The Helfts executed large and frequent trades in the sub-accounts up to the date when Allmerica imposed the trading restrictions. Prior to the formal imposition of the trading restrictions the Helfts accommodated the sub-account managers by voluntarily modifying their trading activity. Accordingly, those modifications are already imbedded in the returns utilized from [the] pre-restriction period.

Thus, BST adheres to its basic premise that plaintiffs' returns in Period A are a reliable basis for predicting their returns in Periods B and C. There is no reason to believe, however, that plaintiffs' voluntary "modification" of their trading activities during Period A would in any way reflect or mitigate the impact of Rule 22c-c and other factors in Periods B and C.

In response to Friedman's opinion that "[t]he combined effect of Rule 22c-2, Fair Value Pricing, and the NYAG/SEC investigations by themselves make BST's conclusion highly unlikely," BST's rebuttal report states: "This is pure conjecture." In his rebuttal affidavit, Johnson states:

[T]o the extent that fair value pricing or any other measures available to mutual funds to reduce the practice of market-timing within their funds or sub-accounts were employed by any of the sub-accounts in which Plaintiffs traded, the result of those actions would be reflected in a reduced historical rate of return generated by Plaintiffs and, thereby, would be incorporated in our damages analyses (reducing the calculated loss).

This assertion and many like it are not supported by BST's submissions and are plainly contradicted by Allmerica's experts and the affidavits from the fund managers' affidavits.*fn7

The Rebuttal asserts that BST "added ... conservatism by utilizing restricted period returns as a basis for future expectation in Periods B and C." The "conservatism" to which BST alludes is its decision "limit[] the amount that Plaintiffs would be assumed to trade in future periods, to the cash values of the policies immediately prior to the restrictions being implemented." For example, BST assumed that Ralph Helft would trade no more than $8.6 million per day on policy Y63267-00, simply because he had $8.6 million in cash value in that policy when Allmerica imposed the restrictions in April 2002. BST gives no explanation of why this arbitrary "cap" on the amounts of plaintiffs' projected trades would bear any correlation to the actual investment environment in which these trades would be made, nor does logic supply any such explanation. Even accepting that the cap is "conservative," this does not aid plaintiffs; merely applying conservative limitations to unfounded projections does not change the fact that they are unfounded.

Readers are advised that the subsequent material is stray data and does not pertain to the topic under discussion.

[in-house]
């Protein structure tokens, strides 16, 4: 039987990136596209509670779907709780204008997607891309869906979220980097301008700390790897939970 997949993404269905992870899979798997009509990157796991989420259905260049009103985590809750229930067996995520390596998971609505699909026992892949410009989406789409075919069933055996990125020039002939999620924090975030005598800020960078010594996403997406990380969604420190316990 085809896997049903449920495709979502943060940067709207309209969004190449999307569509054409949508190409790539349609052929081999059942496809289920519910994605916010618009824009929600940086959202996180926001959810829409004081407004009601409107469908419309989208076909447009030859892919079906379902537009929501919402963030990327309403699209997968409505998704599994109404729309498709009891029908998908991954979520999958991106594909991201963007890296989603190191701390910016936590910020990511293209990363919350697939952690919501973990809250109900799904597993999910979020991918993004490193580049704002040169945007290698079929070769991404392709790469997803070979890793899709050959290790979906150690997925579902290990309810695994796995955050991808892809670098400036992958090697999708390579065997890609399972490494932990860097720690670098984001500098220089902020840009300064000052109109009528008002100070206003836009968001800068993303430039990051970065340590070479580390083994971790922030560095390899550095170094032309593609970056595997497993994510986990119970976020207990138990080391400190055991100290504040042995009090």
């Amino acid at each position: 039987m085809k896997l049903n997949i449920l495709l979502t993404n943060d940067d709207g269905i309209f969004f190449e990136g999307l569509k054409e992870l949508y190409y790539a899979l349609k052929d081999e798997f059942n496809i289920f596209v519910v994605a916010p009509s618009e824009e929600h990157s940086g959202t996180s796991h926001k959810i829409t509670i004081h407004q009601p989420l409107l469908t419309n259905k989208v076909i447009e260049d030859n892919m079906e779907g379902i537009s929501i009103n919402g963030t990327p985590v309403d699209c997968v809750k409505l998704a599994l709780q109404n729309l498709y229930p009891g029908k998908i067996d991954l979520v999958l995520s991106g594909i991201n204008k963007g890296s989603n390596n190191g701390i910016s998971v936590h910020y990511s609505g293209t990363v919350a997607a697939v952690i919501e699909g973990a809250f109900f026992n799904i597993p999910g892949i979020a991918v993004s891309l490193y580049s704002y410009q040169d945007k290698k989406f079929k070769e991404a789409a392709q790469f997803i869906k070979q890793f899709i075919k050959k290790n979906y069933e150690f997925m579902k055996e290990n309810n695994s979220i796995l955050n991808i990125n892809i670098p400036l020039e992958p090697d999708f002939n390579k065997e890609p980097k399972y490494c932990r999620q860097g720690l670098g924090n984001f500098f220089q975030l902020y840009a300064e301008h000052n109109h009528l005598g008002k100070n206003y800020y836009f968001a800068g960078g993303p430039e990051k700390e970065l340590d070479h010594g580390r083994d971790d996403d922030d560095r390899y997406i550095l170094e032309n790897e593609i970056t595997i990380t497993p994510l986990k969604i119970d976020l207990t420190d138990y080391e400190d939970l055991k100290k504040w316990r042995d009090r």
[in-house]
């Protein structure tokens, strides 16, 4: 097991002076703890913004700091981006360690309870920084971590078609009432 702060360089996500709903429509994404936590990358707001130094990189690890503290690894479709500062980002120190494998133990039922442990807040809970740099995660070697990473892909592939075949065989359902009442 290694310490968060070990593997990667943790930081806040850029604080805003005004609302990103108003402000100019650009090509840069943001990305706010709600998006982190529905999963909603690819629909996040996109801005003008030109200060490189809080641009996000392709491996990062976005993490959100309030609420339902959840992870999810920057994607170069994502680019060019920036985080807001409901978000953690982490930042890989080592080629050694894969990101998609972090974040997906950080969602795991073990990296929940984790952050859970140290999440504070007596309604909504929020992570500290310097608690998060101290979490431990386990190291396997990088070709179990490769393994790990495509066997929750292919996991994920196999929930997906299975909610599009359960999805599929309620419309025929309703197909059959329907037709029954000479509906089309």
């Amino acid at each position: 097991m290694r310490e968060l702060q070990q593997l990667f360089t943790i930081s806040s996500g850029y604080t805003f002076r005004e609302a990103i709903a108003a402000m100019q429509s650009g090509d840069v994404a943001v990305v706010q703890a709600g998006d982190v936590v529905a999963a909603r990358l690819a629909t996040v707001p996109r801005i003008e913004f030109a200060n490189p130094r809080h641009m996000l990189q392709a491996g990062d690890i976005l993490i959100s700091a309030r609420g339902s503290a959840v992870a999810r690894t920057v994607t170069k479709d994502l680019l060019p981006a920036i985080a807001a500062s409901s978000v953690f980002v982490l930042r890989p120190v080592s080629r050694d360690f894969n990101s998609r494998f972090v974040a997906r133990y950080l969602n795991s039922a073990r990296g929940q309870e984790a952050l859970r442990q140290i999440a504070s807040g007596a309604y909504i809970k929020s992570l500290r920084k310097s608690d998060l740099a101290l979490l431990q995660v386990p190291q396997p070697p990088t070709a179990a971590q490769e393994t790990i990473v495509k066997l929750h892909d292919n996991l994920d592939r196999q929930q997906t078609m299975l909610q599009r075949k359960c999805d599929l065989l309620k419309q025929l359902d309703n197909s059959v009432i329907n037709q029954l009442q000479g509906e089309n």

Friedman and Malkiel identify a number of other problems with Scenario I, but it is not necessary to address them. The issues discussed above are sufficient to show that BST's calculation in Scenario I is nothing more than a "blind extrapolation" from plaintiffs' trading history. See Emerald Investments Ltd. P'ship v. Allmerica Fin. Life Ins. & Annuity Co., 516 F.3d 612, 617 (7th Cir. 2008). BST's calculation of damages by projecting pre-restriction returns far into the future, while ignoring developments in the market and regulatory environment, demonstrates BST's lack of qualification to offer a relevant expert opinion. For the same reasons, the Court concludes that Scenario I is not based on sufficient facts or data to be reliable, and that BST's opinion uses an unreliable methodology.

Discussion: Scenario II

The Court has already held that BST's lack of qualification to offer an opinion in this case is evident from the method of calculating damages proposed in Scenario I, without more. The Court nevertheless briefly addresses Scenario II. An overview of Scenario II, set forth in Friedman's report (footnotes omitted), and not disputed by plaintiffs, is sufficient for the purpose of this discussion. It reads as follows:

Damage Scenario 2 also utilizes the returns from an early period to forecast the returns that the Helfts would have made decades into the future. Unlike BST Scenario 1 that utilized actual historical returns in Period A as a basis for future returns, BST Scenario 2 is based on estimates of each and every trade that would have allegedly been made in Period B, and the returns that would have allegedly been achieved, absent trading restrictions. This scenario considers two relevant time periods:

1. Period B, referring to the first alleged damage period and represent[ing] the historical time period over which Allmerica's trading restrictions were in place. Period B starts on or near April 1, 2002 and continues through about August 31, 2006.

2. Period C, referring to the second alleged damage period and represent[ing] the future time period over which Allmerica's trading restrictions are expected to continue to be in place. Period C starts on or near September 1, 2006 and continues until the youngest insured reaches the age of 100, in 2048 [subject to the annual probability of death].

In constructing Scenario 2, the BST Report indicates that BST identified the trades that the Helfts actually made in Period B. BST then attempted to determine the trades that the Helfts would have made during Period B had the